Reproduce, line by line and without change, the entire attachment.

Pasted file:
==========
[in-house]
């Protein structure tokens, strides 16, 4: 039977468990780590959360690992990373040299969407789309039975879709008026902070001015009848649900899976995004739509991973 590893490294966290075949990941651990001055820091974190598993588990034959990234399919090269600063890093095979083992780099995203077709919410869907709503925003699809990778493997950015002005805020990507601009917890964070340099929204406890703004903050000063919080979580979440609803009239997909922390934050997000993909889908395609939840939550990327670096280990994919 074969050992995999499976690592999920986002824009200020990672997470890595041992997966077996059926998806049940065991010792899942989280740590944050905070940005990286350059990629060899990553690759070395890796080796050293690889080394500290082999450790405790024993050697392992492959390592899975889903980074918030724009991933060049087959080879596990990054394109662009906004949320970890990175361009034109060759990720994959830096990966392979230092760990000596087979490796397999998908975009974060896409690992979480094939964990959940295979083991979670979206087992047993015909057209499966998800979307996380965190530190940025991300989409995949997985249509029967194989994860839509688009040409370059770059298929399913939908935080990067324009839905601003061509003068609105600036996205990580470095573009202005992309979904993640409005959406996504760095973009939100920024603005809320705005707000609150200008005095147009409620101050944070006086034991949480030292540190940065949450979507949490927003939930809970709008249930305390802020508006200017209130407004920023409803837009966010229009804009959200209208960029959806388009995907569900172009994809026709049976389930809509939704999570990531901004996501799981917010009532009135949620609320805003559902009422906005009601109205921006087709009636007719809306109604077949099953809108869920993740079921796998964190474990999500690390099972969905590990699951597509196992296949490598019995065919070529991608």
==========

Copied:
[in-house]
């Protein structure tokens, strides 16, 4: 039977468990780590959360690992990373040299969407789309039975879709008026902070001015009848649900899976995004739509991973 590893490294966290075949990941651990001055820091974190598993588990034959990234399919090269600063890093095979083992780099995203077709919410869907709503925003699809990778493997950015002005805020990507601009917890964070340099929204406890703004903050000063919080979580979440609803009239997909922390934050997000993909889908395609939840939550990327670096280990994919 074969050992995999499976690592999920986002824009200020990672997470890595041992997966077996059926998806049940065991010792899942989280740590944050905070940005990286350059990629060899990553690759070395890796080796050293690889080394500290082999450790405790024993050697392992492959390592899975889903980074918030724009991933060049087959080879596990990054394109662009906004949320970890990175361009034109060759990720994959830096990966392979230092760990000596087979490796397999998908975009974060896409690992979480094939964990959940295979083991979670979206087992047993015909057209499966998800979307996380965190530190940025991300989409995949997985249509029967194989994860839509688009040409370059770059298929399913939908935080990067324009839905601003061509003068609105600036996205990580470095573009202005992309979904993640409005959406996504760095973009939100920024603005809320705005707000609150200008005095147009409620101050944070006086034991949480030292540190940065949450979507949490927003939930809970709008249930305390802020508006200017209130407004920023409803837009966010229009804009959200209208960029959806388009995907569900172009994809026709049976389930809509939704999570990531901004996501799981917010009532009135949620609320805003559902009422906005009601109205921006087709009636007719809306109604077949099953809108869920993740079921796998964190474990999500690390099972969905590990699951597509196992296949490598019995065919070529991608």